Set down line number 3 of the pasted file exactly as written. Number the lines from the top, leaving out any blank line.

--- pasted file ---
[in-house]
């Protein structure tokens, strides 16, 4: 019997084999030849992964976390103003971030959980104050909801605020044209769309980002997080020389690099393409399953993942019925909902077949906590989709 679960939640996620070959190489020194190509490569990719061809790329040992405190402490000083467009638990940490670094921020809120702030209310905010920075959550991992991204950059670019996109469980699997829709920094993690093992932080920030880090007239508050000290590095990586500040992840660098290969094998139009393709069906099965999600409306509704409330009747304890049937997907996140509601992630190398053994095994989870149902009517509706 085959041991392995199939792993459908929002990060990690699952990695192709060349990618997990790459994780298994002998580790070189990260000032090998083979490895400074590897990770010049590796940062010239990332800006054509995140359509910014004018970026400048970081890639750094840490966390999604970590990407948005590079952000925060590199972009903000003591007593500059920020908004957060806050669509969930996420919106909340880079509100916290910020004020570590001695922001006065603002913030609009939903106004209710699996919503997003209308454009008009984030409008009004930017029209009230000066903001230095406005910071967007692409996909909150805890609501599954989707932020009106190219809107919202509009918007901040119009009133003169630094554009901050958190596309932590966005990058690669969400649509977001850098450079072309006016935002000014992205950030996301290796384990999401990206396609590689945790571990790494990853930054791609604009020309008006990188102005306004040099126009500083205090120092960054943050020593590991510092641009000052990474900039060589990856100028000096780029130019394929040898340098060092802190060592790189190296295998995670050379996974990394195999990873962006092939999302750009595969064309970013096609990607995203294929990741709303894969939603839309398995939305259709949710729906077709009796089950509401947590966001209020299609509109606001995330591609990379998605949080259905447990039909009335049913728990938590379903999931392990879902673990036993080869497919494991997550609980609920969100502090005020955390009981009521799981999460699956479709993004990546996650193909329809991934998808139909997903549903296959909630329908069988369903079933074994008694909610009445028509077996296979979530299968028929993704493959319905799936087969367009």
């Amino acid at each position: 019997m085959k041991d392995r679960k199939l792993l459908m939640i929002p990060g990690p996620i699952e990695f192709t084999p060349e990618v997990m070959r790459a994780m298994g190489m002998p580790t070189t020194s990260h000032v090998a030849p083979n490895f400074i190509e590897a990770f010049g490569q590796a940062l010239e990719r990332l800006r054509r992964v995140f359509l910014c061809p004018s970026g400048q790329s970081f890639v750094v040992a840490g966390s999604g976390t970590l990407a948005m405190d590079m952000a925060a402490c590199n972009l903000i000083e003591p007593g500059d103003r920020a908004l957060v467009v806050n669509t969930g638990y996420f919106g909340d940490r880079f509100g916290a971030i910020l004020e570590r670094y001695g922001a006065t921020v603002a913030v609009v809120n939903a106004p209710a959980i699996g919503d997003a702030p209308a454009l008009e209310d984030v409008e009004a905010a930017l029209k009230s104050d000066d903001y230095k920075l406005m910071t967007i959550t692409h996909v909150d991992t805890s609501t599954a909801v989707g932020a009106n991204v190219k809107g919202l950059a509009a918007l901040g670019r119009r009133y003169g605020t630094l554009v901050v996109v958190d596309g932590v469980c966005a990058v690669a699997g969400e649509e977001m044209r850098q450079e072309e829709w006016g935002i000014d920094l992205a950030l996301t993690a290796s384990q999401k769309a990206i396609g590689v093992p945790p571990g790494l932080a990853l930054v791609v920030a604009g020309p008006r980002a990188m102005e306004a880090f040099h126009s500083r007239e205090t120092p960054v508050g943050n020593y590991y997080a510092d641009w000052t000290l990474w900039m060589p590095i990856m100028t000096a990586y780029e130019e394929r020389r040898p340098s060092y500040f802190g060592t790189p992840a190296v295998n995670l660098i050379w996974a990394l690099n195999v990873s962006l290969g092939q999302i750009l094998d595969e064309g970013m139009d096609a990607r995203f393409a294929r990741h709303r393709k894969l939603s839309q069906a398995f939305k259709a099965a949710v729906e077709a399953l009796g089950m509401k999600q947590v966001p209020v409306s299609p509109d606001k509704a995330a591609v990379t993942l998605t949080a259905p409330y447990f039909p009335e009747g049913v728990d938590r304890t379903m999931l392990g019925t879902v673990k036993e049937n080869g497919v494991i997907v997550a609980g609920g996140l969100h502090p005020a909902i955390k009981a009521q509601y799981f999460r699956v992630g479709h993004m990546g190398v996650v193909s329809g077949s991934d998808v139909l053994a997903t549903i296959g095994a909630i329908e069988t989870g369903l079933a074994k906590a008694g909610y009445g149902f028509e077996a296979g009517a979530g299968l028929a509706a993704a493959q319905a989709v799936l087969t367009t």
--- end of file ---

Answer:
């Amino acid at each position: 019997m085959k041991d392995r679960k199939l792993l459908m939640i929002p990060g990690p996620i699952e990695f192709t084999p060349e990618v997990m070959r790459a994780m298994g190489m002998p580790t070189t020194s990260h000032v090998a030849p083979n490895f400074i190509e590897a990770f010049g490569q590796a940062l010239e990719r990332l800006r054509r992964v995140f359509l910014c061809p004018s970026g400048q790329s970081f890639v750094v040992a840490g966390s999604g976390t970590l990407a948005m405190d590079m952000a925060a402490c590199n972009l903000i000083e003591p007593g500059d103003r920020a908004l957060v467009v806050n669509t969930g638990y996420f919106g909340d940490r880079f509100g916290a971030i910020l004020e570590r670094y001695g922001a006065t921020v603002a913030v609009v809120n939903a106004p209710a959980i699996g919503d997003a702030p209308a454009l008009e209310d984030v409008e009004a905010a930017l029209k009230s104050d000066d903001y230095k920075l406005m910071t967007i959550t692409h996909v909150d991992t805890s609501t599954a909801v989707g932020a009106n991204v190219k809107g919202l950059a509009a918007l901040g670019r119009r009133y003169g605020t630094l554009v901050v996109v958190d596309g932590v469980c966005a990058v690669a699997g969400e649509e977001m044209r850098q450079e072309e829709w006016g935002i000014d920094l992205a950030l996301t993690a290796s384990q999401k769309a990206i396609g590689v093992p945790p571990g790494l932080a990853l930054v791609v920030a604009g020309p008006r980002a990188m102005e306004a880090f040099h126009s500083r007239e205090t120092p960054v508050g943050n020593y590991y997080a510092d641009w000052t000290l990474w900039m060589p590095i990856m100028t000096a990586y780029e130019e394929r020389r040898p340098s060092y500040f802190g060592t790189p992840a190296v295998n995670l660098i050379w996974a990394l690099n195999v990873s962006l290969g092939q999302i750009l094998d595969e064309g970013m139009d096609a990607r995203f393409a294929r990741h709303r393709k894969l939603s839309q069906a398995f939305k259709a099965a949710v729906e077709a399953l009796g089950m509401k999600q947590v966001p209020v409306s299609p509109d606001k509704a995330a591609v990379t993942l998605t949080a259905p409330y447990f039909p009335e009747g049913v728990d938590r304890t379903m999931l392990g019925t879902v673990k036993e049937n080869g497919v494991i997907v997550a609980g609920g996140l969100h502090p005020a909902i955390k009981a009521q509601y799981f999460r699956v992630g479709h993004m990546g190398v996650v193909s329809g077949s991934d998808v139909l053994a997903t549903i296959g095994a909630i329908e069988t989870g369903l079933a074994k906590a008694g909610y009445g149902f028509e077996a296979g009517a979530g299968l028929a509706a993704a493959q319905a989709v799936l087969t367009t």